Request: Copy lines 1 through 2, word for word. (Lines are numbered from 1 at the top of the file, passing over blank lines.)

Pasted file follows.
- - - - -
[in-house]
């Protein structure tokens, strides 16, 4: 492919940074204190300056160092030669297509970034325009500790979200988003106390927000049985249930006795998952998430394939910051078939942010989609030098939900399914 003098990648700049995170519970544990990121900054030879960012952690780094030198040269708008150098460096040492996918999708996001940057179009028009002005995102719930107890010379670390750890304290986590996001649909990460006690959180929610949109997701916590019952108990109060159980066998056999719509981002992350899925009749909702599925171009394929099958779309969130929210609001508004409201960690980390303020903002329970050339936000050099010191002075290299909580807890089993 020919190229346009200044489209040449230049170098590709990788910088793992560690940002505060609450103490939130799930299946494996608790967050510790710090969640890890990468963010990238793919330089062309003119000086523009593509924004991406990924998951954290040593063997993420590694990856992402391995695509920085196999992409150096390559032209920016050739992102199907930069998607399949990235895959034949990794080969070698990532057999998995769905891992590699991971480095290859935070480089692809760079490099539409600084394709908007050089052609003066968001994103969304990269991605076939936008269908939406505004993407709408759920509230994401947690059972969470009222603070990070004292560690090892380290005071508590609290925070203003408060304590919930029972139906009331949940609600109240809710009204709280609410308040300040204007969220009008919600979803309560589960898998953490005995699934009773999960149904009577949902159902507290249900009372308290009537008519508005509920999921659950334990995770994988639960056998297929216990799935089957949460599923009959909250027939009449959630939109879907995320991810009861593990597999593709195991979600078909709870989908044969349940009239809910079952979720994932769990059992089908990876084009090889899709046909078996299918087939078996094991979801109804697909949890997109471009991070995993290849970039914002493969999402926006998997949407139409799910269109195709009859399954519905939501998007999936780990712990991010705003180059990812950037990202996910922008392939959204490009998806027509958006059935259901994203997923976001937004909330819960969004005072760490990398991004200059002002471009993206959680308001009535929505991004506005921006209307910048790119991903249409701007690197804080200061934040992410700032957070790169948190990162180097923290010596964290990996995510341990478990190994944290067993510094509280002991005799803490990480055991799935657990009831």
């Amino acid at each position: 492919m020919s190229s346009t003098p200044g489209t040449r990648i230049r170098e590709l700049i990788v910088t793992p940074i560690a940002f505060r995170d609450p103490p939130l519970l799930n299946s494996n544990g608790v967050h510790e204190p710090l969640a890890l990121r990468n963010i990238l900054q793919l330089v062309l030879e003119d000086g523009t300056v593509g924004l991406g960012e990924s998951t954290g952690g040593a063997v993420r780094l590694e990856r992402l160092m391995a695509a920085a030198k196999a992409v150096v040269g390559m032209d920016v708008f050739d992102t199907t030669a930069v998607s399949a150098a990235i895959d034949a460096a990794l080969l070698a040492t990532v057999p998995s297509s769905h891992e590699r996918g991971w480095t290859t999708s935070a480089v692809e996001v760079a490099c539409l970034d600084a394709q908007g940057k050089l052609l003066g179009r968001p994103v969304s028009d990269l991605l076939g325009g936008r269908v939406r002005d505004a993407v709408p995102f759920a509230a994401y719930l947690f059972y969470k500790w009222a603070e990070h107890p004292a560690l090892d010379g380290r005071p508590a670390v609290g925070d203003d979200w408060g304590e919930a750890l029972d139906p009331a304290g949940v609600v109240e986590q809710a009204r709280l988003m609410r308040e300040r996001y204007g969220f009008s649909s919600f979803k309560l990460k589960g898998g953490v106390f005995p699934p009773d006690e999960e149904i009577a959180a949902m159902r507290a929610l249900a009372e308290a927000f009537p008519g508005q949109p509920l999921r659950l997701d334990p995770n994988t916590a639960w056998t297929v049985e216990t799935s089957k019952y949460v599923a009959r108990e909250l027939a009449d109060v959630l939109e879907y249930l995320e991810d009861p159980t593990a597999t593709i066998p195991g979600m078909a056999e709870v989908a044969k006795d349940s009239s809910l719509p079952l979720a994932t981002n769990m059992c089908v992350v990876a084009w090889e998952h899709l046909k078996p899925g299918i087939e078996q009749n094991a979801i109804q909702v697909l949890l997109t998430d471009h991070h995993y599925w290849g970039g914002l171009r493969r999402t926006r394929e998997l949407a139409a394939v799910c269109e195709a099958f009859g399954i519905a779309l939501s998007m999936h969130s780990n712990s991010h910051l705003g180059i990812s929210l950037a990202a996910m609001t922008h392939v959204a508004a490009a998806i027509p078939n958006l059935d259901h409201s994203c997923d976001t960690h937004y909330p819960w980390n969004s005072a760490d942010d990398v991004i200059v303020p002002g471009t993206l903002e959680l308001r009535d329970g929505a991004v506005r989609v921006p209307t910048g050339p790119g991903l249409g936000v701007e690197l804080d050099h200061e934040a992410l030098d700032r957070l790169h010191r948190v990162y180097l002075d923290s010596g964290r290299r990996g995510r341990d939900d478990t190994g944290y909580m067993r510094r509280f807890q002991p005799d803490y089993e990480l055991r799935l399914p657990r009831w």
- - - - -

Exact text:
[in-house]
């Protein structure tokens, strides 16, 4: 492919940074204190300056160092030669297509970034325009500790979200988003106390927000049985249930006795998952998430394939910051078939942010989609030098939900399914 003098990648700049995170519970544990990121900054030879960012952690780094030198040269708008150098460096040492996918999708996001940057179009028009002005995102719930107890010379670390750890304290986590996001649909990460006690959180929610949109997701916590019952108990109060159980066998056999719509981002992350899925009749909702599925171009394929099958779309969130929210609001508004409201960690980390303020903002329970050339936000050099010191002075290299909580807890089993 020919190229346009200044489209040449230049170098590709990788910088793992560690940002505060609450103490939130799930299946494996608790967050510790710090969640890890990468963010990238793919330089062309003119000086523009593509924004991406990924998951954290040593063997993420590694990856992402391995695509920085196999992409150096390559032209920016050739992102199907930069998607399949990235895959034949990794080969070698990532057999998995769905891992590699991971480095290859935070480089692809760079490099539409600084394709908007050089052609003066968001994103969304990269991605076939936008269908939406505004993407709408759920509230994401947690059972969470009222603070990070004292560690090892380290005071508590609290925070203003408060304590919930029972139906009331949940609600109240809710009204709280609410308040300040204007969220009008919600979803309560589960898998953490005995699934009773999960149904009577949902159902507290249900009372308290009537008519508005509920999921659950334990995770994988639960056998297929216990799935089957949460599923009959909250027939009449959630939109879907995320991810009861593990597999593709195991979600078909709870989908044969349940009239809910079952979720994932769990059992089908990876084009090889899709046909078996299918087939078996094991979801109804697909949890997109471009991070995993290849970039914002493969999402926006998997949407139409799910269109195709009859399954519905939501998007999936780990712990991010705003180059990812950037990202996910922008392939959204490009998806027509958006059935259901994203997923976001937004909330819960969004005072760490990398991004200059002002471009993206959680308001009535929505991004506005921006209307910048790119991903249409701007690197804080200061934040992410700032957070790169948190990162180097923290010596964290990996995510341990478990190994944290067993510094509280002991005799803490990480055991799935657990009831």